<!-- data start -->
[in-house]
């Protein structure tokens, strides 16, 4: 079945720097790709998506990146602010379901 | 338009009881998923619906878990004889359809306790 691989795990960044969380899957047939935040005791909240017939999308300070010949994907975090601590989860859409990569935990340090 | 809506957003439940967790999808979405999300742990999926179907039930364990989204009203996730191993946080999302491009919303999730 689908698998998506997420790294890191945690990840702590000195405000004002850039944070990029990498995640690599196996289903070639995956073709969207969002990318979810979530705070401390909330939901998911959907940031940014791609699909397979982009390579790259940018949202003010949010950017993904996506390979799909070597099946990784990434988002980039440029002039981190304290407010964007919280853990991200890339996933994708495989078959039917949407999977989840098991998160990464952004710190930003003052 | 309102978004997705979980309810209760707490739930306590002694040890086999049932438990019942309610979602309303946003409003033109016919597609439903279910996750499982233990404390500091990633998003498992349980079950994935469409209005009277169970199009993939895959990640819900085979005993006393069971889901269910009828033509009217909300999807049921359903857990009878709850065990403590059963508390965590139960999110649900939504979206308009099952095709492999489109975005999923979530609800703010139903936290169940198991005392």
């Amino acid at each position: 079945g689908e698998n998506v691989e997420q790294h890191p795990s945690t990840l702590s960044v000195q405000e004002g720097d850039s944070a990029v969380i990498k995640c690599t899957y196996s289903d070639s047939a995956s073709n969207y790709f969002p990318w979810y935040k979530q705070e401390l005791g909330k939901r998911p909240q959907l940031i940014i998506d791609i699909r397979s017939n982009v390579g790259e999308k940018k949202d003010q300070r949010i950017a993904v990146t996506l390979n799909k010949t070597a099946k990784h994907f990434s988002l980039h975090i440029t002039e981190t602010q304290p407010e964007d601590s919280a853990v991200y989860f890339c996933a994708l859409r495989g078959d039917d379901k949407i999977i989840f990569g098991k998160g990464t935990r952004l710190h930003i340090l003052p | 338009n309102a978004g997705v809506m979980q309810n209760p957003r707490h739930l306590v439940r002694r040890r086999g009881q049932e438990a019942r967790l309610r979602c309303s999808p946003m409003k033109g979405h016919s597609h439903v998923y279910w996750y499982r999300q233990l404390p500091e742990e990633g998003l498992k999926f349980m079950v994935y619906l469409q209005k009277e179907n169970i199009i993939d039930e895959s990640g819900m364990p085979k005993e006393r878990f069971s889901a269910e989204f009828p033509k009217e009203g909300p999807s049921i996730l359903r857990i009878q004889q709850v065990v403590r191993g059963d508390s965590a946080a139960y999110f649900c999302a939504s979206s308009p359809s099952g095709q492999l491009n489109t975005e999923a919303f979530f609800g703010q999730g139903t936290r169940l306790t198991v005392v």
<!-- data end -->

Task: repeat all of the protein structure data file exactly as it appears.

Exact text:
[in-house]
């Protein structure tokens, strides 16, 4: 079945720097790709998506990146602010379901 | 338009009881998923619906878990004889359809306790 691989795990960044969380899957047939935040005791909240017939999308300070010949994907975090601590989860859409990569935990340090 | 809506957003439940967790999808979405999300742990999926179907039930364990989204009203996730191993946080999302491009919303999730 689908698998998506997420790294890191945690990840702590000195405000004002850039944070990029990498995640690599196996289903070639995956073709969207969002990318979810979530705070401390909330939901998911959907940031940014791609699909397979982009390579790259940018949202003010949010950017993904996506390979799909070597099946990784990434988002980039440029002039981190304290407010964007919280853990991200890339996933994708495989078959039917949407999977989840098991998160990464952004710190930003003052 | 309102978004997705979980309810209760707490739930306590002694040890086999049932438990019942309610979602309303946003409003033109016919597609439903279910996750499982233990404390500091990633998003498992349980079950994935469409209005009277169970199009993939895959990640819900085979005993006393069971889901269910009828033509009217909300999807049921359903857990009878709850065990403590059963508390965590139960999110649900939504979206308009099952095709492999489109975005999923979530609800703010139903936290169940198991005392």
């Amino acid at each position: 079945g689908e698998n998506v691989e997420q790294h890191p795990s945690t990840l702590s960044v000195q405000e004002g720097d850039s944070a990029v969380i990498k995640c690599t899957y196996s289903d070639s047939a995956s073709n969207y790709f969002p990318w979810y935040k979530q705070e401390l005791g909330k939901r998911p909240q959907l940031i940014i998506d791609i699909r397979s017939n982009v390579g790259e999308k940018k949202d003010q300070r949010i950017a993904v990146t996506l390979n799909k010949t070597a099946k990784h994907f990434s988002l980039h975090i440029t002039e981190t602010q304290p407010e964007d601590s919280a853990v991200y989860f890339c996933a994708l859409r495989g078959d039917d379901k949407i999977i989840f990569g098991k998160g990464t935990r952004l710190h930003i340090l003052p | 338009n309102a978004g997705v809506m979980q309810n209760p957003r707490h739930l306590v439940r002694r040890r086999g009881q049932e438990a019942r967790l309610r979602c309303s999808p946003m409003k033109g979405h016919s597609h439903v998923y279910w996750y499982r999300q233990l404390p500091e742990e990633g998003l498992k999926f349980m079950v994935y619906l469409q209005k009277e179907n169970i199009i993939d039930e895959s990640g819900m364990p085979k005993e006393r878990f069971s889901a269910e989204f009828p033509k009217e009203g909300p999807s049921i996730l359903r857990i009878q004889q709850v065990v403590r191993g059963d508390s965590a946080a139960y999110f649900c999302a939504s979206s308009p359809s099952g095709q492999l491009n489109t975005e999923a919303f979530f609800g703010q999730g139903t936290r169940l306790t198991v005392v």